Even Hooters Can Sue a Former Employee for Loss of Trade Secrets

By Michael R. Greco

Hooters recently sued a competitor, La Cima Restaurants, alleging widespread misappropriation of trade secrets. That’s right. Trade secrets.

“What trade secrets could Hooters possibly have?” you might be wondering? Well, according to Hooters, plenty.

For starters, Hooters says that the “casual dining industry operates on extremely thin profit margins.” Thus, it felt compelled to file suit when it allegedly discovered that a former Executive Vice President, Joseph Hummel, downloaded and transported to his private email address “a substantial volume of…sensitive and highly confidential business information.”

Among the allegedly pilfered data are compilations of sales figures reflecting the comparative strength of Hooters restaurants, specific plans to capitalize on internal markets forecasts, and specific restaurant franchise performance data.

Continued access to company computer systems

To make matters worse, Hooters alleges that Hummel stole much of this data after his employment ended when it neglected by “oversight” to discontinue his electronic access to Hooters’ computer systems. (See Top 10 Things to do When an Employee Resigns to Join a Competitor) By doing so, Hooters claims that Hummel violated the Computer Fraud & Act, the Electronic Communications Privacy Act, and misappropriated Hooters’ trade secrets. (A copy of the Complaint in Hooters of America vs. La Cima Restaurants is available here.)

So aside from the fact that this case involves claims by a restaurant chain that euphemistically describes itself as a “beach-themed establishment” with “iconic” wait staff who portray “an all-American cheerleader image,” what is initially so interesting about Hooters’ claims? It didn’t sue Hummel.

Conspicuously absent from Hooters’ Complaint is Hummel himself, the alleged protagonist. Even though Hooters’ entire complaint revolves around allegations of Hummel’s alleged misconduct, Hooters chose not to include Hummel as a defendant.

It’s not clear from the complaint why it Hooters chose not to sue him. Perhaps Hooters feels it has sufficiently covered its bases by suing La Cima because Hummel is a “Partner and Chief Operating Officer.” Perhaps Hummel has a counterclaim that Hooters wants to avoid. Perhaps there is some other reason not readily apparent from the Complaint.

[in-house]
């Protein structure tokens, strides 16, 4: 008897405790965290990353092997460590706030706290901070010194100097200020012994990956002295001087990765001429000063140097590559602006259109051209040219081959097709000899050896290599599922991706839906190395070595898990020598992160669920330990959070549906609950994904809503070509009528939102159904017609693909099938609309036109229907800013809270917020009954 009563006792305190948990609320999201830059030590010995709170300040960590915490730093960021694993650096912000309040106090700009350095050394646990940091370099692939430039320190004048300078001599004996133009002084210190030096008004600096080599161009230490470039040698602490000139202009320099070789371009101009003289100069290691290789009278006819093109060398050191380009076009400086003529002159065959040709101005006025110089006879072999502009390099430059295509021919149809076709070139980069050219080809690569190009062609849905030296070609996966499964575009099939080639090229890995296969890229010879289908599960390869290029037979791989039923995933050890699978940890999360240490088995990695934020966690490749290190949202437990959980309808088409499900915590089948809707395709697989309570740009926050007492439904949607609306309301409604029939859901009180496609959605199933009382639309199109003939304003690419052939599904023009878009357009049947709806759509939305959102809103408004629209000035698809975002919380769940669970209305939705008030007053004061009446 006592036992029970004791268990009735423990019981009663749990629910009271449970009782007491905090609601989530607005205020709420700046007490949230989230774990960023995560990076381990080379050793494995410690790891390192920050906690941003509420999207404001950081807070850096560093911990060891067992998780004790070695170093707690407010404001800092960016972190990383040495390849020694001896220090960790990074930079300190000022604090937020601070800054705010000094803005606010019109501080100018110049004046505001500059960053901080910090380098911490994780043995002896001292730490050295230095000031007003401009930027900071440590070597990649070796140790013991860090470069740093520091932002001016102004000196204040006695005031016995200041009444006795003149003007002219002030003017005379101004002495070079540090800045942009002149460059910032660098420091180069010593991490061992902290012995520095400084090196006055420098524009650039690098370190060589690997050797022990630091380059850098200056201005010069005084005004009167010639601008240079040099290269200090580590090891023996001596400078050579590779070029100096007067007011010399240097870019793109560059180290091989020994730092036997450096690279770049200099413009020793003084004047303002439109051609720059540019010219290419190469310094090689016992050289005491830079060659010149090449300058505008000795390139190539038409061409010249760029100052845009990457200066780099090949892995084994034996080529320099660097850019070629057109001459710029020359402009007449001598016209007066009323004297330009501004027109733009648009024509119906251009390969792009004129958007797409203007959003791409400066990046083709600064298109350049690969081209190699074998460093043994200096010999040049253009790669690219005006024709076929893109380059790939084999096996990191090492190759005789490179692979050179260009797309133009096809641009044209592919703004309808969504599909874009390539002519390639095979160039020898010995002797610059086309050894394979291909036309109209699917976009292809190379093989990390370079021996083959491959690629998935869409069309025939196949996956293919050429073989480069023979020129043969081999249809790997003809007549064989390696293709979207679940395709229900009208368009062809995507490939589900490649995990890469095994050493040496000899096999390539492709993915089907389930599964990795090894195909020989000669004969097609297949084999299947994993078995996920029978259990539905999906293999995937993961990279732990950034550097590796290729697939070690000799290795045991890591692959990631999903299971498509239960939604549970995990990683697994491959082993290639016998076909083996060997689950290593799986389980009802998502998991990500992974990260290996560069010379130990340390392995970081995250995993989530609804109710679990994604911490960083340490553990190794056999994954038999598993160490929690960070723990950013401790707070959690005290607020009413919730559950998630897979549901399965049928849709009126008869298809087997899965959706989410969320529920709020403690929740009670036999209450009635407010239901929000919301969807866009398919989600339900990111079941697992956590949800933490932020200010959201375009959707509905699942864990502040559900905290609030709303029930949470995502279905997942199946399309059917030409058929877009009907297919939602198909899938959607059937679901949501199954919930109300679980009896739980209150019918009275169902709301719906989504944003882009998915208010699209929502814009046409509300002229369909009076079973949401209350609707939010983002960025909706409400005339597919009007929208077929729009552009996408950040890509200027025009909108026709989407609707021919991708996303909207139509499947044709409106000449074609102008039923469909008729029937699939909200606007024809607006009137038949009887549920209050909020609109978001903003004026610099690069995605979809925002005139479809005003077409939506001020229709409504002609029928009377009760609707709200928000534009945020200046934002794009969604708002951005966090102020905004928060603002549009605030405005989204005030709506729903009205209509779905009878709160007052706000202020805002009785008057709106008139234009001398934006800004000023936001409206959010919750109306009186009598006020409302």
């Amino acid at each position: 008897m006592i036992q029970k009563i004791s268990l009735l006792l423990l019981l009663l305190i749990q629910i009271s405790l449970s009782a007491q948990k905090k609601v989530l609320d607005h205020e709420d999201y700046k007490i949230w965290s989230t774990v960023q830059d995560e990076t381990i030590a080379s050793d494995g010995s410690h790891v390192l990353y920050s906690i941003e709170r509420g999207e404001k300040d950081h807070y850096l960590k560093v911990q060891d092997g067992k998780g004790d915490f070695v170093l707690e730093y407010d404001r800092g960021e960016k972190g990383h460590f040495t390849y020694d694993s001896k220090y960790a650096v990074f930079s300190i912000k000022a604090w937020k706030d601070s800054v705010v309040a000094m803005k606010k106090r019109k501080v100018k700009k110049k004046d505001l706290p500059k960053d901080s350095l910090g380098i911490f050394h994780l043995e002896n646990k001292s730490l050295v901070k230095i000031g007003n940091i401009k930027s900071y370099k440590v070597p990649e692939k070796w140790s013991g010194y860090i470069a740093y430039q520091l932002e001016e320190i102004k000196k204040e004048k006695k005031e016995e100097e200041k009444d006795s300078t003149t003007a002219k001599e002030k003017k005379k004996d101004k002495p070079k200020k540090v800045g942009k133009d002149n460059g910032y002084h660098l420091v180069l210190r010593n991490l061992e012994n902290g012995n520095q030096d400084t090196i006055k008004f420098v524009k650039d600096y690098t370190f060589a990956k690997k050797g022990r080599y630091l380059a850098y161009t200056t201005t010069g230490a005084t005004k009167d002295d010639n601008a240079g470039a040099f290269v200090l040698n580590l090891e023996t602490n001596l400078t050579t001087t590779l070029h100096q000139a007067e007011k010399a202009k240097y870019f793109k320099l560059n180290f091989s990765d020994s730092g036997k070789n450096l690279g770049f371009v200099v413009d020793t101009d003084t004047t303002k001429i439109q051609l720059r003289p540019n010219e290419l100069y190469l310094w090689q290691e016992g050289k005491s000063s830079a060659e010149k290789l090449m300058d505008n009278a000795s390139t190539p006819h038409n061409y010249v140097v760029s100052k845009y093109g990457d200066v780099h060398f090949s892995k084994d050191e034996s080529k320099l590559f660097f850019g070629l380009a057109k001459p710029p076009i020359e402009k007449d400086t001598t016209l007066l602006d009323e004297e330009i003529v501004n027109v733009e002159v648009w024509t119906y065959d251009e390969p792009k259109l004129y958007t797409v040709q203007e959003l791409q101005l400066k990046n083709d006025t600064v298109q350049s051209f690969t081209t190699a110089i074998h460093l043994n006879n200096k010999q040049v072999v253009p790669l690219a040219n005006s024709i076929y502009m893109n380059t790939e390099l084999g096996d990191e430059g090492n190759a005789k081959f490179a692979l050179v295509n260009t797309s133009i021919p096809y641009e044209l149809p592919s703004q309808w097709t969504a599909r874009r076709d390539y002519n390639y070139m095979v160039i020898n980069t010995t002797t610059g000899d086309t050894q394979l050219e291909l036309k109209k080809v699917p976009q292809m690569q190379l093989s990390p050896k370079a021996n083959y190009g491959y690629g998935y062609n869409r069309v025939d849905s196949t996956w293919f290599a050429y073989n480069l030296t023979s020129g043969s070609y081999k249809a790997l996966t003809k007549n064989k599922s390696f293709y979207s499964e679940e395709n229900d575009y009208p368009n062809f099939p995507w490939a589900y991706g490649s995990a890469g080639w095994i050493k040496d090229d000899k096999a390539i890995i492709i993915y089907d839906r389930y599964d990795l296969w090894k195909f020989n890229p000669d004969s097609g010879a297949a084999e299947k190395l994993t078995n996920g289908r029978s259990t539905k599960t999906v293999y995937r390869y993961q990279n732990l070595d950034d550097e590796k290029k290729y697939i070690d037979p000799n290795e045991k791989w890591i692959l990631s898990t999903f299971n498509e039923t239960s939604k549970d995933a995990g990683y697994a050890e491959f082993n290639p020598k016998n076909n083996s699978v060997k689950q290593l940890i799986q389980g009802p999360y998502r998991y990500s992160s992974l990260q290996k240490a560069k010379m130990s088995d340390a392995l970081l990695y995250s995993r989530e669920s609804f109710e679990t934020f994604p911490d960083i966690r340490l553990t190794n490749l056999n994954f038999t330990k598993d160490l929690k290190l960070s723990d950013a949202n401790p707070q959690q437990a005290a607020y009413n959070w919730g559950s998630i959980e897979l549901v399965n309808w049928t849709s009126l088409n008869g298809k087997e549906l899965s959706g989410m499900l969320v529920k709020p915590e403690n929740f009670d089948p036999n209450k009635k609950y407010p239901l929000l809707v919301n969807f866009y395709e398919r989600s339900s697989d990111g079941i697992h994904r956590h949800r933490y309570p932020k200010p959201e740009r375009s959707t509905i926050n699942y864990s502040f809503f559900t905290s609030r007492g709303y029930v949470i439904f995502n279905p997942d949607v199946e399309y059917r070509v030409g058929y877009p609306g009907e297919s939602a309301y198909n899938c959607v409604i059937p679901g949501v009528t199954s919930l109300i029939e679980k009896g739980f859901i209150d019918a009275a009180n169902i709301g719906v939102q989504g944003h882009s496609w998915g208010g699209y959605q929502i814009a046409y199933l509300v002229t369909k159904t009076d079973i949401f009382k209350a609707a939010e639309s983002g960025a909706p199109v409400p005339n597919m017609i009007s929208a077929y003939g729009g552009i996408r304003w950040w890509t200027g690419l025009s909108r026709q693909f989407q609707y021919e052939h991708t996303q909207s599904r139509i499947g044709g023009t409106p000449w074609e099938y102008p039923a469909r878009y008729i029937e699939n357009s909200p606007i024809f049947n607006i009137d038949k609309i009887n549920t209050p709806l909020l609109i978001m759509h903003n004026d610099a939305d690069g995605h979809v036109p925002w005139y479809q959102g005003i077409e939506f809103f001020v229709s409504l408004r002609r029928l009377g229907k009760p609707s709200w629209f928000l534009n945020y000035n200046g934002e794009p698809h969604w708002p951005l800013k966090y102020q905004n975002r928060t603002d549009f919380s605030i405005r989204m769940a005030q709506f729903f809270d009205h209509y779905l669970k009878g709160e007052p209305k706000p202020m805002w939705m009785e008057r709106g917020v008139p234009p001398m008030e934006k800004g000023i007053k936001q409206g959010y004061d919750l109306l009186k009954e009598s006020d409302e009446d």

But, because Hooters has not sued Hummel, the Complaint lacks a claim for breach of contract. Hooters alleges that Hummel signed an agreement with a confidentiality provision that precluded Hummel from disclosing its confidential information. It even alleges that La Cima tortiously interfered with Hummel’s contract “by inducing Hummel to violate his contractual duties of confidentiality….” But because Hummel is not a defendant, there is no claim for breach of contract.

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Also: no motion for injunctive relief

As noted above, Hooters also claims that Hummel violated the Computer Fraud & Abuse Act, the Electronic Communications Privacy Act, and misappropriated Hooters’ trade secrets. But because Hummel is not a defendant, these claims are not directed against him. Instead, Hooters repeatedly alleges that La Cima is “vicariously liable for Hummel’s violations….”

Also conspicuously absent from Hooters’ filing – a motion for injunctive relief.

Hooters filed its action against La Cima on September 29, 2011. It claims that in the absence of injunctive relief it will be “immediately and irreparably harmed” if La Cima is allowed to keep Hummel in its employ because he will “inevitably” use Hooters’ trade secrets. But Hooters did not file a motion for an injunction, nor did it file a motion for expedited discovery.

Maybe it intends to file one or both of these motions soon. Maybe it is trying to settle the case. But when a plaintiff files a case alleging that a former employee downloaded hundreds of pages of confidential documents, one has to wonder why the plaintiff has not filed a motion seeking the relief set out in its Complaint.

Whatever the reason, if this case is not settled soon, it is one to keep an eye on.

This was originally published on Fisher & Phillips Non-Compete and Trade Secrets blog.

Mike Greco is a partner in the Philadelphia office of the law firm Fisher & Phillips. He litigates and provides counseling nationwide to employers concerning legal claims and issues arising from the movement of employees between competitor firms. Mike has prosecuted and defended more than 300 employee defection and recruitment matters, obtaining and defeating injunctive relief in at least 27 different state and federal courts. Contact him at mgreco@laborlawyers.com.

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